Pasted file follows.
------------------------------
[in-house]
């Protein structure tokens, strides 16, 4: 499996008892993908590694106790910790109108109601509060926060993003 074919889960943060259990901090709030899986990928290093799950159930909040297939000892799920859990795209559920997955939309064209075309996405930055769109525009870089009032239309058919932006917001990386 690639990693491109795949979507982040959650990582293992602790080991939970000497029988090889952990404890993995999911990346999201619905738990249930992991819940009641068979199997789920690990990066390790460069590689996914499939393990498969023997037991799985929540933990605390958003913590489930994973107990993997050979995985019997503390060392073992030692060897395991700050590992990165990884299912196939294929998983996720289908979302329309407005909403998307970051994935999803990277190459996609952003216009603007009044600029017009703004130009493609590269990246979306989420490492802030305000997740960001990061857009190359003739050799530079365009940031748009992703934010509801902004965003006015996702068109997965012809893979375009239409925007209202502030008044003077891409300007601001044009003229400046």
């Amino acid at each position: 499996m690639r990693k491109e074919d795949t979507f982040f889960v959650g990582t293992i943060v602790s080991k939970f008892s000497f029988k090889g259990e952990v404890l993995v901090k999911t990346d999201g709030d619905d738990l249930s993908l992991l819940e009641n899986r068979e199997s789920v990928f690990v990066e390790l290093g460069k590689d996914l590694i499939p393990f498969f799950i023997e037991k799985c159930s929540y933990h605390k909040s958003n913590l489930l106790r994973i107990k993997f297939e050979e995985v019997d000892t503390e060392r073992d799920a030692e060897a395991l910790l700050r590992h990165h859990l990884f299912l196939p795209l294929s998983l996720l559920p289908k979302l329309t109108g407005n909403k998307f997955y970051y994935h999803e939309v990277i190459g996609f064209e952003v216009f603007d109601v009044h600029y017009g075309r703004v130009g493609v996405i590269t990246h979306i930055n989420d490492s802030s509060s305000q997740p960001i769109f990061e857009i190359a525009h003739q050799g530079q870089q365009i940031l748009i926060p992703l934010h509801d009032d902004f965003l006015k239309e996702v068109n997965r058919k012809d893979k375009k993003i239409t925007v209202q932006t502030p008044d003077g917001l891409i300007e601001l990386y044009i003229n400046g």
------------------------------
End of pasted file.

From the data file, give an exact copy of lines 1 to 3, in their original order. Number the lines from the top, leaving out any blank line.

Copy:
[in-house]
């Protein structure tokens, strides 16, 4: 499996008892993908590694106790910790109108109601509060926060993003 074919889960943060259990901090709030899986990928290093799950159930909040297939000892799920859990795209559920997955939309064209075309996405930055769109525009870089009032239309058919932006917001990386 690639990693491109795949979507982040959650990582293992602790080991939970000497029988090889952990404890993995999911990346999201619905738990249930992991819940009641068979199997789920690990990066390790460069590689996914499939393990498969023997037991799985929540933990605390958003913590489930994973107990993997050979995985019997503390060392073992030692060897395991700050590992990165990884299912196939294929998983996720289908979302329309407005909403998307970051994935999803990277190459996609952003216009603007009044600029017009703004130009493609590269990246979306989420490492802030305000997740960001990061857009190359003739050799530079365009940031748009992703934010509801902004965003006015996702068109997965012809893979375009239409925007209202502030008044003077891409300007601001044009003229400046």
């Amino acid at each position: 499996m690639r990693k491109e074919d795949t979507f982040f889960v959650g990582t293992i943060v602790s080991k939970f008892s000497f029988k090889g259990e952990v404890l993995v901090k999911t990346d999201g709030d619905d738990l249930s993908l992991l819940e009641n899986r068979e199997s789920v990928f690990v990066e390790l290093g460069k590689d996914l590694i499939p393990f498969f799950i023997e037991k799985c159930s929540y933990h605390k909040s958003n913590l489930l106790r994973i107990k993997f297939e050979e995985v019997d000892t503390e060392r073992d799920a030692e060897a395991l910790l700050r590992h990165h859990l990884f299912l196939p795209l294929s998983l996720l559920p289908k979302l329309t109108g407005n909403k998307f997955y970051y994935h999803e939309v990277i190459g996609f064209e952003v216009f603007d109601v009044h600029y017009g075309r703004v130009g493609v996405i590269t990246h979306i930055n989420d490492s802030s509060s305000q997740p960001i769109f990061e857009i190359a525009h003739q050799g530079q870089q365009i940031l748009i926060p992703l934010h509801d009032d902004f965003l006015k239309e996702v068109n997965r058919k012809d893979k375009k993003i239409t925007v209202q932006t502030p008044d003077g917001l891409i300007e601001l990386y044009i003229n400046g």